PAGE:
There's a notion that *professional* designers need to show only one version of a concept to clients or stakeholders. At ZURB, we don't think that's the best rule of thumb. Although sometimes having only one version can be good for moving a project along, overall this methodology is flawed for a few reasons.
Multiple ideas create better ideas
A new spark can emerge in the process, so keep those concepts flowing. Collaboration is a great way to open up new ideas, and it helps create lots and lots of new ideas. Soliciting input from others allows you to get great ideas from numerous team members.
Focus, don't give them a buffet of options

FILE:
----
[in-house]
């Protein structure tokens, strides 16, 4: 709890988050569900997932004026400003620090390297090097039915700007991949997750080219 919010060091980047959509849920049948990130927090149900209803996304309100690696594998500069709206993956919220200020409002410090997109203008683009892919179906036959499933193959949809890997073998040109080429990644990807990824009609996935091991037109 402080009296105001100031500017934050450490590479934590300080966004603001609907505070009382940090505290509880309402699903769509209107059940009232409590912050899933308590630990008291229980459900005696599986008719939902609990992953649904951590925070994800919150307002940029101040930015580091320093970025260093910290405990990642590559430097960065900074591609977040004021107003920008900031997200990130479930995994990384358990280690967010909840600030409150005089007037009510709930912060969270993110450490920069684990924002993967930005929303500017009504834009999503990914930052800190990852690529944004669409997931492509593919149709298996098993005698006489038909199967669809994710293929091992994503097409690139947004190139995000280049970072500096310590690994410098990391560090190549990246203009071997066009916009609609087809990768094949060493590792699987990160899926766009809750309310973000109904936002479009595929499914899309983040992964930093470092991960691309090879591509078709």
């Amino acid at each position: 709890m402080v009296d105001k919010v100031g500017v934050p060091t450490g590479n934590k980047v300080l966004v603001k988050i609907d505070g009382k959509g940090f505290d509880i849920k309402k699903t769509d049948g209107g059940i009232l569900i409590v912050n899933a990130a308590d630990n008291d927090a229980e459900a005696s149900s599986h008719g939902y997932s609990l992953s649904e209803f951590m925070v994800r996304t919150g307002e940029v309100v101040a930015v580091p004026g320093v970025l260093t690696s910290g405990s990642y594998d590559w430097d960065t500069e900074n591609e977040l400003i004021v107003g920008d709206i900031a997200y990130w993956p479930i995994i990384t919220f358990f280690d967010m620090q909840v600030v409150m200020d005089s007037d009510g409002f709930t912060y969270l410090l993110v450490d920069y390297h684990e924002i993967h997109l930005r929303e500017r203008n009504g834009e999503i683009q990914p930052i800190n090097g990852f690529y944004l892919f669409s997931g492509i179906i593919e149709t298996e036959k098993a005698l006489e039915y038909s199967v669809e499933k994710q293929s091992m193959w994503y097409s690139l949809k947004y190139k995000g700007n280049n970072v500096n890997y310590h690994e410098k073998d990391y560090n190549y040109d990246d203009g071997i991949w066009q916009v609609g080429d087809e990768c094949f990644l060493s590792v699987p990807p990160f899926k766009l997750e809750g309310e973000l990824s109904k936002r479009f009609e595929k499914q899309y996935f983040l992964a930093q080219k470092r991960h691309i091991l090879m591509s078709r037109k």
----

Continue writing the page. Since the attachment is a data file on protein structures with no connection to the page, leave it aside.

Worry less about how many you are accumulating, and more about how you're focusing the design problem. They can be pared down later. If you're not careful developing multiple design concepts can get you into trouble. You run the risk of offering too many choices without a clear sense of direction. Showing three focused solutions is far better than showing 10 "choices." Design doesn't work like a vending machine, so if you're presenting your ideas like a snack bar, you're going to get a client selecting whatever looks tastiest at the time.
Designers need to build relationships to help clients work through decisions they may not understand. Revealing your design process with the three-concept rule builds trust and helps those who aren't design specialists understand how things will unfold.
The idea of showing three focused concepts to a client may take some getting used to, but it's the best way to help your client meet their end goals. Remember, a client or stakeholder may not understand your choice of puce green, but if it helps her solve a problem, then you're doing your job.